This Is Your Life, Harriet Chance!

  • By Jonathan Evison
  • Algonquin Books
  • 304 pp.
  • Reviewed by Monica Hogan
  • October 6, 2015

Walking game-show style through her past, a woman is forced to recount the many roads not taken.

With her husband dearly departed and her best friend confined to a nursing home, 78-year-old Harriet Chance should consider herself lucky to be spry enough to enjoy a surprise Alaskan cruise. Besides, she can use the time to reflect on how her life measures up to expectations while an unnamed narrator emcees the proceedings.

This Is Your Life, Harriet Chance! bounces across far-flung years as haphazardly as a game of pinball. The technique can seem disorienting until the reader accepts the challenge to follow the story wherever it ricochets. The structure roughly mirrors that of the 1950s television show “This Is Your Life,” which surprised participants, ready or not, with impromptu biographies fleshed out with appearances by family, friends, and colleagues.

Some may balk at the author’s use of the second- and third-person points of view, which distances Harriet from the reader and prevents us from getting too close, but it succeeds in reinforcing the notion that the main character has given up control over her own narrative.

Harriet has been fighting others’ expectations since coming of age in Seattle in the 1950s. She is groomed to follow in her father’s footsteps and pursue a professional career, but when she reaches adulthood, she becomes a wife and mother instead while sending her imaginary alter ego into the workforce.

Throughout the book, Harriet quietly nurses the suspicion that people misjudge her — quietly being the operative word. The narrator wonders why Harriet stays voiceless rather than expressing her wants and needs, which raises the question: Can a repressed person like Harriet be the hero of her own story if she remains powerless?

To answer “no” is to underestimate both Harriet and author Jonathan Evison.

Harriet comes close to grabbing the reins of her life when she returns to work after her first child starts school. But when she finds herself pregnant with an unwanted second, she curses the slow pace of the women’s movement and its attendant lack of choice. She takes out her misplaced contempt — which feels both profound and warranted — on her new daughter. It will take decades of false starts before Harriet can begin to heal the relationship with her child, a recovering alcoholic who developed a taste for wine after discovering her mother’s own secret stash.

Invariably, the people Harriet holds in highest esteem are the ones who most deeply betray her — her innocence, loyalty, trust, friendship, and love. When the heartbreaks are revealed one by one, they resonate as both shocking and anticipated. Such is the mastery of Evison’s storytelling.

For example, a villainous family friend saves a young Harriet only to exploit her as she grows. And there’s a poignancy in Harriet’s delayed reaction to her children’s schemes for her sprawling suburban home that calls to mind the pathos of the 1937 movie “Make Way for Tomorrow.” But perhaps the biggest gut-punch comes when Harriet stifles her daughter’s voice and robs her of choices in an echo of the way Harriet’s own mother treated her.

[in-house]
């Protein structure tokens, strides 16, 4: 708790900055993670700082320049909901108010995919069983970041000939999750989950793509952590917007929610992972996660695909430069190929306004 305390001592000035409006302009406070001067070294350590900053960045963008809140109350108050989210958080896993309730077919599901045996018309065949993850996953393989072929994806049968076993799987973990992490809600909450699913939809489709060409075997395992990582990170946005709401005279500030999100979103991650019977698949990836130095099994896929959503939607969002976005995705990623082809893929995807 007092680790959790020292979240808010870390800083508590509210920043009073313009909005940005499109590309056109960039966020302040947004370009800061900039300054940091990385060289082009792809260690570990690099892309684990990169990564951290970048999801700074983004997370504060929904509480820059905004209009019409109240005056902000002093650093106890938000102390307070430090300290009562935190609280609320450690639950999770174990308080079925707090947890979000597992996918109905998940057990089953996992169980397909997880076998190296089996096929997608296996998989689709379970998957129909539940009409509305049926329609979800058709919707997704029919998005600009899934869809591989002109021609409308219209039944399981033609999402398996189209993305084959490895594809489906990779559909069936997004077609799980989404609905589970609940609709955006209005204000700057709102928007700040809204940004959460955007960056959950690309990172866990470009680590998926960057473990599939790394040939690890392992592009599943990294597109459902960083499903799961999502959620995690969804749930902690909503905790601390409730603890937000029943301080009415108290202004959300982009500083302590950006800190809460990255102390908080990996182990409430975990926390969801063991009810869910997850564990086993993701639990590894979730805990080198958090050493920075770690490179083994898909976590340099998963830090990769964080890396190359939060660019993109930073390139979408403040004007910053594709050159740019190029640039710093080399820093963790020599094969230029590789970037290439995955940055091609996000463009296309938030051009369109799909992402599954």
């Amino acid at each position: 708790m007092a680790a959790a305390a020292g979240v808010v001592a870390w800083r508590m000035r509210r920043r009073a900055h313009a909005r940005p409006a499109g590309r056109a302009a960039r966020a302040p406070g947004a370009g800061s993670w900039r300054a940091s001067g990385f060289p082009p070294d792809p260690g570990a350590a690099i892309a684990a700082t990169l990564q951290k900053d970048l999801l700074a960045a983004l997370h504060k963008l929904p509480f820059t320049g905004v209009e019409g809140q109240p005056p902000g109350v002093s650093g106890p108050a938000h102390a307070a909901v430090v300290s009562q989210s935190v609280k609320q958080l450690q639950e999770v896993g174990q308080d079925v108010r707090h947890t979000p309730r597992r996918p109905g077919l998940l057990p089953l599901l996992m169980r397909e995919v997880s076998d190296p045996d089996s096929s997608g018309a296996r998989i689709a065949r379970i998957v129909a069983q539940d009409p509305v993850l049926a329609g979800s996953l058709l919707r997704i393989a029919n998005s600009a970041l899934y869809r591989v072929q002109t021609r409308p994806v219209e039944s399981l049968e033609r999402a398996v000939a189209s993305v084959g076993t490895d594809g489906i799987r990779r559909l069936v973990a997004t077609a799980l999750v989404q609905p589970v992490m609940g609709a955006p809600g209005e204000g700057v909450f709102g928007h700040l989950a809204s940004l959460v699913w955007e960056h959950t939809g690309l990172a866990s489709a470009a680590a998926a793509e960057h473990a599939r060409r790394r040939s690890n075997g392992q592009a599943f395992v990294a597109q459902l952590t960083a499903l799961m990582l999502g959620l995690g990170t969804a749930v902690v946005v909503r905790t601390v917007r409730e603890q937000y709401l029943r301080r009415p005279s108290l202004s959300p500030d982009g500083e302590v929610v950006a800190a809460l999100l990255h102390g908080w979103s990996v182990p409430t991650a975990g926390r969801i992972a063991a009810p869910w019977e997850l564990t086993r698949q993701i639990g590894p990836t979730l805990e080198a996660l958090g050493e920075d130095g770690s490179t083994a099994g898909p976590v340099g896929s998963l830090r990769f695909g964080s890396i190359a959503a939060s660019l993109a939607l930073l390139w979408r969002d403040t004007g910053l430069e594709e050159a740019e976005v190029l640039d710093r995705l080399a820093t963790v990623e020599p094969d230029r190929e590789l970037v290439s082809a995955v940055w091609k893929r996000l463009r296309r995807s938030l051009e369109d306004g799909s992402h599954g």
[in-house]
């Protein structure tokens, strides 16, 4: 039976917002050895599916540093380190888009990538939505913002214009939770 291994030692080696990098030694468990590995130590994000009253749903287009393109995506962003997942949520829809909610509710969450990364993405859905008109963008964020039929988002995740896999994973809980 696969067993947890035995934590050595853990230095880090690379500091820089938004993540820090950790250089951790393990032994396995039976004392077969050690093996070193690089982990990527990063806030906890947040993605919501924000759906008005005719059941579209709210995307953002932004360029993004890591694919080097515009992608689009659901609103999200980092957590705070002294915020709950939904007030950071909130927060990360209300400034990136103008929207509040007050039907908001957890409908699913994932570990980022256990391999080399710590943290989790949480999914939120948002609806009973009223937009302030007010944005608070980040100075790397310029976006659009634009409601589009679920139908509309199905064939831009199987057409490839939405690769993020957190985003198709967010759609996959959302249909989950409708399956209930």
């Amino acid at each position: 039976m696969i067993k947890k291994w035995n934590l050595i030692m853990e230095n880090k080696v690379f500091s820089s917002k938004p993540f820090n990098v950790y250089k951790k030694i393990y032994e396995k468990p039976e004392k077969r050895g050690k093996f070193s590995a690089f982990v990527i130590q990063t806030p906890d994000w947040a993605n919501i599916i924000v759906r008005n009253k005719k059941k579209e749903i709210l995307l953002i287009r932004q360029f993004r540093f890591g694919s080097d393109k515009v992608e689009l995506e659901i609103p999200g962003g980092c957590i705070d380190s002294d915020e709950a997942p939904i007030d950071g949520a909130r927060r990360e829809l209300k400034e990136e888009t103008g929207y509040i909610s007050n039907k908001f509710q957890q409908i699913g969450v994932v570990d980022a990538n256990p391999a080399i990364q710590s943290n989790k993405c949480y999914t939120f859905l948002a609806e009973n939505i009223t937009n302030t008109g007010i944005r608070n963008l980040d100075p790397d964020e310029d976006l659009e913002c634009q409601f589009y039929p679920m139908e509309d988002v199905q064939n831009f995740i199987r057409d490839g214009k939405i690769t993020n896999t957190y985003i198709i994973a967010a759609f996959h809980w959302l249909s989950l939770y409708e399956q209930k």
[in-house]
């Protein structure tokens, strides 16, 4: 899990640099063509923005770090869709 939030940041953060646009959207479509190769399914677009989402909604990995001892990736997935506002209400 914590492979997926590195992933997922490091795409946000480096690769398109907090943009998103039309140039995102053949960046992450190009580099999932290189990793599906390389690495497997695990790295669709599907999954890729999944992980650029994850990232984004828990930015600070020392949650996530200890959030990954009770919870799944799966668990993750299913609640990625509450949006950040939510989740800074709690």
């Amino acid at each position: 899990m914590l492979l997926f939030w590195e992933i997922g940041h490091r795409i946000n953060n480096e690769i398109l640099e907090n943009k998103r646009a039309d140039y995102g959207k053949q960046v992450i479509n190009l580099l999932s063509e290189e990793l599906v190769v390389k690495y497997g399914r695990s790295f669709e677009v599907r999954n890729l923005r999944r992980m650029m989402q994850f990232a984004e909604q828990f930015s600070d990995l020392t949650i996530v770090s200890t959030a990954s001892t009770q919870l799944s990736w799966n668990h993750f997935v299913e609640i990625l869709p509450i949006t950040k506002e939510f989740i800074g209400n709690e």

There are plenty of tragic decisions and bad acts to go around — so many that it’s hard to find a hero among the villains — but there are also enough small moments of grace to remind us why, like the handicapped bird she encounters during her travels, Harriet finds life worth hobbling through all the way to the end.

As other authors before him — including Anne Tyler (Noah’s Compass), Alice McDermott (Someone), Meg Wolitzer (The Interestings), and John Updike (Seek My Face) — have done, Evison tackles aging characters’ laments while also capturing the scope of change in the transition from the 20th to 21st centuries. This Is Your Life, Harriet Chance! gives a nod to present-day woes, ranging from global warming to upside-down mortgages, but doesn’t gloss over angst from bygone days.

At the end of her marriage, Harriet is helpless to prevent her husband Bernard’s decline into senility and fails to provide the burial he’d wanted. To make amends, she plans to take his ashes to the ends of the earth, but before she can accomplish this, her spouse of nearly 60 years returns from the dead for a goodbye of his own.

(The chapters seen through Bernard’s eyes, in which he speaks to a heavenly chief transitional officer akin to Clarence the angel from “It’s a Wonderful Life,” are sufficiently different in tone from the others that the reader is left to suspect they’re hallucinations.)

Through conversations (real or imagined) with her deceased husband, Harriet offers him forgiveness for a seemingly unforgiveable act. And although Bernard cannot reciprocate by giving his wife a tidy resolution, too, Evison succeeds in giving Harriet’s life story the satisfying send-off it deserves.

Monica Hogan has worked as a journalist in New York, Philadelphia, and suburban Washington, DC. She is currently working on a novel set in baby-boom-era Detroit.

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